Budgeting

These 4 Small Tweaks Can Change Your Home Environment to Help You Save More

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Joanne Poh

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Want to lose weight? Then don’t leave Kitkat bars and bags of M&Ms all over your desk at work. Wish you were smarter and more knowledgable? Then stop watching Keeping Up with the Kardashians reruns all day long. Want to finish your work on time and leave the office early? Then you really don’t need to keep 10 browser windows displaying every social media site known to man on your desktop at you work.

Clearly, you need more than willpower to achieve a goal—you need to create an environment that helps and encourages you to do what you need to.

If your goal is to cut your spending and save more, you’re setting yourself up for failure if you spend all your spare time browsing online shops, continue to worry about people seeing you in the same outfit twice and hang out with the sort of people who wouldn’t hesitate to ask you how much your shirt cost. Here are four ways to make your environment more conducive to money-saving.

 

Block your favourite online shopping sites

Peep at the smartphone screen of a bored OL on the MRT or peer over your colleague’s shoulder when he or she is zoning out at work, and there’s a high chance you’ll see some online store or other. Browsing online stores is a very common way to kill time (and souls) in Singapore.

Whether you’re checking out metrosexual menswear on Sixth Empire, reading book reviews on Amazon or trawling for dirt cheap deals on Taobao, just having these websites on your screen often results in the temptation to buy, or at least a longing for new stuff.

One solution is to block these sites on your computer using the app Freedom. Sure, you might feel like a three year old being banned from viewing NSFW content, but if you make lots of purchases online, this might actually curb your shopping addiction.

 

Display cookbooks prominently and keep your fridge stocked

Many Singaporeans have the bad habit of eating out way too often than they can afford. Sometime between 2006 and 2016, it became acceptable for people to regularly spend 1.5% of their salary on a single meal. Spending $30 on pasta is no longer unusual, even for more well-off students.

Those who have decided to start cooking at home more in order to save money should realise that when your fridge is as empty as Kim Kardashian’s head, there’s a monumental pile of unwashed dishes in the sink and you need to spend half an hour googling a decent recipe before you can even get started, the odds are stacked against you.

Encourage yourself to cook by prominently displaying your cookbook collection, keeping your fridge stocked with ingredients you know how to work with and making sure you’re not coming home to a pile of filthy dishes covered in flies. I find that so long as I can satisfy the latter two conditions, I almost always manage to muster the motivation to cook.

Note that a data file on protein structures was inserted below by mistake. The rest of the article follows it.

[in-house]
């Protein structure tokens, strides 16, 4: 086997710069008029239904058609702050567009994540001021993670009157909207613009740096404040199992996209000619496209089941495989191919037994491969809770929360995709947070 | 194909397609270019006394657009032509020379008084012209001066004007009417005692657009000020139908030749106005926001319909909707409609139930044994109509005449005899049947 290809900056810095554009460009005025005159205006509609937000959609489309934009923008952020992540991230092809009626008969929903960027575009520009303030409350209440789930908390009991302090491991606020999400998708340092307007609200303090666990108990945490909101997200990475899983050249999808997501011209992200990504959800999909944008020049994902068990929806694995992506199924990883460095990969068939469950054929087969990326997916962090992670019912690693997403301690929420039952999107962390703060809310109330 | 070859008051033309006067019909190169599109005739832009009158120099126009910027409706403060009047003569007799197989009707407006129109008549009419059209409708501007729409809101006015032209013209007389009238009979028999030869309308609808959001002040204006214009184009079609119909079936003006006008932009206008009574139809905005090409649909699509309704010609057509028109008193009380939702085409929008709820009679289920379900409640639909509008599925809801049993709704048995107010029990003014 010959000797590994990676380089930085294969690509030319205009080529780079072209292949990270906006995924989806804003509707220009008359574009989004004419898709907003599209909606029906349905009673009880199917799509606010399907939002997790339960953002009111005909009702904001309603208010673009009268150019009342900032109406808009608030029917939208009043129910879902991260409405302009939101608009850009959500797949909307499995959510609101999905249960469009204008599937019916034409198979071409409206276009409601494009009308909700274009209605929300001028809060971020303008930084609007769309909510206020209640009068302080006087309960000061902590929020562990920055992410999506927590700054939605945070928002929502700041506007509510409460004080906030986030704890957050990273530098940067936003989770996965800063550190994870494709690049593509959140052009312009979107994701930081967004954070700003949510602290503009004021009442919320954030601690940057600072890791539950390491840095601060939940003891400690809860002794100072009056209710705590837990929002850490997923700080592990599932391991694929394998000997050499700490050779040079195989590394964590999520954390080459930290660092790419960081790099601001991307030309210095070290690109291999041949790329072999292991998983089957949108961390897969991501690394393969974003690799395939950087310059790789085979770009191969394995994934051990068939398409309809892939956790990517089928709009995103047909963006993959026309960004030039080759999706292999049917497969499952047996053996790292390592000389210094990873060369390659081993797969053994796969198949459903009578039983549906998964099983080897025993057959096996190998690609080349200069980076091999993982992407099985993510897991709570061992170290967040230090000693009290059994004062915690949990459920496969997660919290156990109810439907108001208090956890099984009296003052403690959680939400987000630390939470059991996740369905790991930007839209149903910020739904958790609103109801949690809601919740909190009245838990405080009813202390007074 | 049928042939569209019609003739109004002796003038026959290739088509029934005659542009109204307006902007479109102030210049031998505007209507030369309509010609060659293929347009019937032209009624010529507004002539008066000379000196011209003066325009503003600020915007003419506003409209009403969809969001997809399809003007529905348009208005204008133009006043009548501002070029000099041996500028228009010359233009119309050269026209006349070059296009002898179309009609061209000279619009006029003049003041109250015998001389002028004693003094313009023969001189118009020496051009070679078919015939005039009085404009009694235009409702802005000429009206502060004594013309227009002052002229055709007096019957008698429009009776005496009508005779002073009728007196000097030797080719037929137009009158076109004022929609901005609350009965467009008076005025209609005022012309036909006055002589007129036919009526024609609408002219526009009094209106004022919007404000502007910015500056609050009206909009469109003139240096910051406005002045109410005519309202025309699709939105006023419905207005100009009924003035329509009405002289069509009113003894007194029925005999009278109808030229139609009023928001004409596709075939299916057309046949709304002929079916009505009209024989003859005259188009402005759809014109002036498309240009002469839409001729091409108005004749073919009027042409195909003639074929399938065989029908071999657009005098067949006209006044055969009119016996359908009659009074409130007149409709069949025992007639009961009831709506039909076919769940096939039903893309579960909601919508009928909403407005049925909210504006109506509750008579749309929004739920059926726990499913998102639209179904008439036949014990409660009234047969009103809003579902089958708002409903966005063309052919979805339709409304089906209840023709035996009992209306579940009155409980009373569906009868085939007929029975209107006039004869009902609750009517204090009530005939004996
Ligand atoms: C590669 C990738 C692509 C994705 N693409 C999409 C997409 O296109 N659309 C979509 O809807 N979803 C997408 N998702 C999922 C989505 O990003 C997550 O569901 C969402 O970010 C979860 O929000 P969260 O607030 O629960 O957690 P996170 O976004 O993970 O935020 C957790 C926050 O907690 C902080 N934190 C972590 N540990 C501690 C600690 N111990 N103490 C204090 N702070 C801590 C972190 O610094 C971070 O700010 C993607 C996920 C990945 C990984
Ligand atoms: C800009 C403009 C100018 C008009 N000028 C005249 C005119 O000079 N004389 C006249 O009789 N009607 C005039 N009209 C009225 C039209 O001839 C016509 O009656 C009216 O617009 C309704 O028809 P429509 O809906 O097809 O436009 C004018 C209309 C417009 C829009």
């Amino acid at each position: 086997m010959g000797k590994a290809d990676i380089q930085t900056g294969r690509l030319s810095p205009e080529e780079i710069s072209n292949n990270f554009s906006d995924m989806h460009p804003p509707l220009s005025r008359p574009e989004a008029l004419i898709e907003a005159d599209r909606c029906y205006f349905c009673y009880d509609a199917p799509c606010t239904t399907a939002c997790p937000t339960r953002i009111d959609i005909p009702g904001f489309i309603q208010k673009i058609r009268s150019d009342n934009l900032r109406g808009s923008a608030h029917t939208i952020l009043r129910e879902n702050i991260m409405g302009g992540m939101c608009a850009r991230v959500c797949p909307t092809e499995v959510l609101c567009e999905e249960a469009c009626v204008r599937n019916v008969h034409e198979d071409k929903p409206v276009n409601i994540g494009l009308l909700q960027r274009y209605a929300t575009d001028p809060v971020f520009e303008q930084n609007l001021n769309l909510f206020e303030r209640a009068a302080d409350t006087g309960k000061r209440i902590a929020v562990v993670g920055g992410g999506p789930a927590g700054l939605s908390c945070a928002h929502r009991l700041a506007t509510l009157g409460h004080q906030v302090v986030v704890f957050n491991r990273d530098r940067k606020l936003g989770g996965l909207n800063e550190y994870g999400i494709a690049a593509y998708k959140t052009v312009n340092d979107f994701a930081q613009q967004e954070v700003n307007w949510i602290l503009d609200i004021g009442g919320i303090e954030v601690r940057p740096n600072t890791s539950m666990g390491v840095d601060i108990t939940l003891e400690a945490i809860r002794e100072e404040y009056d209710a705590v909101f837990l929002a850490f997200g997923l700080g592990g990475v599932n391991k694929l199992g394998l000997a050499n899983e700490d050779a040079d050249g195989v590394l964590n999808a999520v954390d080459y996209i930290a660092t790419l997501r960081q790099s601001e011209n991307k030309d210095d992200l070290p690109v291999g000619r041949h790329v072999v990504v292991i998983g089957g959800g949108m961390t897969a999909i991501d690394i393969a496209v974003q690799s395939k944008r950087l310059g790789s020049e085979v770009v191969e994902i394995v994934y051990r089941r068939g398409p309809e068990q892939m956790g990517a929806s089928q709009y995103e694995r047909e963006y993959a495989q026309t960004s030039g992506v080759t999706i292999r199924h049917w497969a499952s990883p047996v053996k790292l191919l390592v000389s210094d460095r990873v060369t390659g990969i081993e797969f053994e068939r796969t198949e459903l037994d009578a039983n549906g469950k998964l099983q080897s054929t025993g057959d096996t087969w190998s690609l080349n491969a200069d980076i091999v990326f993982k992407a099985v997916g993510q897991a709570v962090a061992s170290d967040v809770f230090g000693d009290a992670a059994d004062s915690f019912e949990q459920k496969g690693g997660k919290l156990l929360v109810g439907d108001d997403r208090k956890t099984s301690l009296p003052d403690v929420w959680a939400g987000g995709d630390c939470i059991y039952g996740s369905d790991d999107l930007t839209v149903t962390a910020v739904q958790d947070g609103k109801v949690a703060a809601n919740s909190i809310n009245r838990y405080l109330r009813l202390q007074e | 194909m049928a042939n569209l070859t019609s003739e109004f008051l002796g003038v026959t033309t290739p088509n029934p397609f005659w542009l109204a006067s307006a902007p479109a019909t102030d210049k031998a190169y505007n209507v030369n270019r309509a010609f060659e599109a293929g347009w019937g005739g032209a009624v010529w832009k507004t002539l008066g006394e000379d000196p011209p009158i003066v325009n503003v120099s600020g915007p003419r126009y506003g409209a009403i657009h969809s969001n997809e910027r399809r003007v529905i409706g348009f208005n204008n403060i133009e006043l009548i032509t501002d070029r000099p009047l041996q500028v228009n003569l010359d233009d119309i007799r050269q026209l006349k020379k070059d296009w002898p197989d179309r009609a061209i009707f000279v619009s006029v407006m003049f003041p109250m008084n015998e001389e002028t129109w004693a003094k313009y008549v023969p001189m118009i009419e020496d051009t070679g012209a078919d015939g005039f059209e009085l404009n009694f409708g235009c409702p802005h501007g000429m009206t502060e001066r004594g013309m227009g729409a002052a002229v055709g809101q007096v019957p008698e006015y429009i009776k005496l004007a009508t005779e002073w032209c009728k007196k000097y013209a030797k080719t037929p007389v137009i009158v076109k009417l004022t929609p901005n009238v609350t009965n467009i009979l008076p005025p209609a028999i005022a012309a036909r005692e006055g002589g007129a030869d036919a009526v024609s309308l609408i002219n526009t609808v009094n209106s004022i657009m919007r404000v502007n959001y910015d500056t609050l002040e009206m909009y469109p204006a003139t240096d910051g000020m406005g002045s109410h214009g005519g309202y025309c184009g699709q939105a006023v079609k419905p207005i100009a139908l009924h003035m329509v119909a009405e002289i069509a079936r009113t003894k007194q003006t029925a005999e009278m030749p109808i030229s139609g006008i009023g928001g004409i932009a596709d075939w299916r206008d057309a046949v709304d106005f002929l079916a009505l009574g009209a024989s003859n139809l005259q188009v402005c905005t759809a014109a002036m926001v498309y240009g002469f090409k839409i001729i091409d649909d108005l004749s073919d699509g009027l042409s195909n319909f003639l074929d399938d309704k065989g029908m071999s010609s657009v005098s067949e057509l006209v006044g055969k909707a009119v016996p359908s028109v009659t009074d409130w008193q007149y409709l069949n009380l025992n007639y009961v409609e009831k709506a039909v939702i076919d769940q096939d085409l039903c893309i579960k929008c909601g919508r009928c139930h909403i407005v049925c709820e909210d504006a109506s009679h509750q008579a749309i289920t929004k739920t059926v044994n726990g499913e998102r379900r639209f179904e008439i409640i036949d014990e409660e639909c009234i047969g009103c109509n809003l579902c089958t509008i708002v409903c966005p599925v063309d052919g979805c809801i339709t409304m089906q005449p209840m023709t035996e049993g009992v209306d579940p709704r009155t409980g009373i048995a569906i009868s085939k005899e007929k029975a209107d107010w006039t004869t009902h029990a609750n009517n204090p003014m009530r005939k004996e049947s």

Stick your savings goals and your monthly budget up on your wall

We all experience those moments of panic when we realise just how expensive it is to live in Singapore and we swear that this is the year we’ll work on attaining our savings goals.

But the motivation fades as soon as the next sale. If you don’t constantly remind yourself of why exactly you want to save money, it’s unlikely you’ll be able to keep going.

When you were a kid, there’s a high chance your parents made you stick your weekly and exam timetables up on your wall so you wouldn’t forget when you had to pack your PE attire or prepare for a test.

In a similar vein, stick your monthly budget up on your wall to remind yourself that you cannot afford to buy that Rolex watch just yet, because your monthly shopping budget is just $300. Remind yourself that you’re working towards the goals of purchasing your first home or retiring in 10 years.

 

Declutter and downsize your storage space

Those people who convert one room of their apartment into a walk-in closet are just asking for trouble. With that much storage room, you’ll feel obliged to buy enough clothes and shoes to fill up the empty spaces.

If you’re looking to downsize your life and stop accumulating so much junk, keeping the amount of storage space you have in your living quarters minimal and throwing away stuff you don’t need just might help.

If you’re moving into a new place, you’ll be able to plan exactly how much space to allocate to storage. Otherwise, you’ll have to get rid of the clutter in your home and then pack everything that’s left into cupboards and onto shelves.

With your home decluttered, you’ll know exactly how much you can buy before stuff starts spilling out into the common areas, and that can help you resist the temptation of buying more.

As someone who currently lives in a micro-sized studio, I can vouch for the fact that having very little storage space definitely discourages me from buying more. I have exactly one shelf for my clothes, and when that runs out I’ll be sleeping in all those new clothes.

Changing your environment to help you fufil your savings goals takes time. You need to analyse your bad habits and what’s causing them, and then fight them by changing things in ways that encourage behaviour that helps you save instead of spend.

Does your current home environment encourage you to save or spend? Tell us in the comments!

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Joanne Poh

In my previous life, I was a property lawyer who spent most of my time struggling to get out of bed or stuck in peak hour traffic. These days, as a freelance commercial writer, I work in bed, on the beach, in parks and at cafes, all while being really frugal. I like helping other people save money so they can stop living lives they don't like.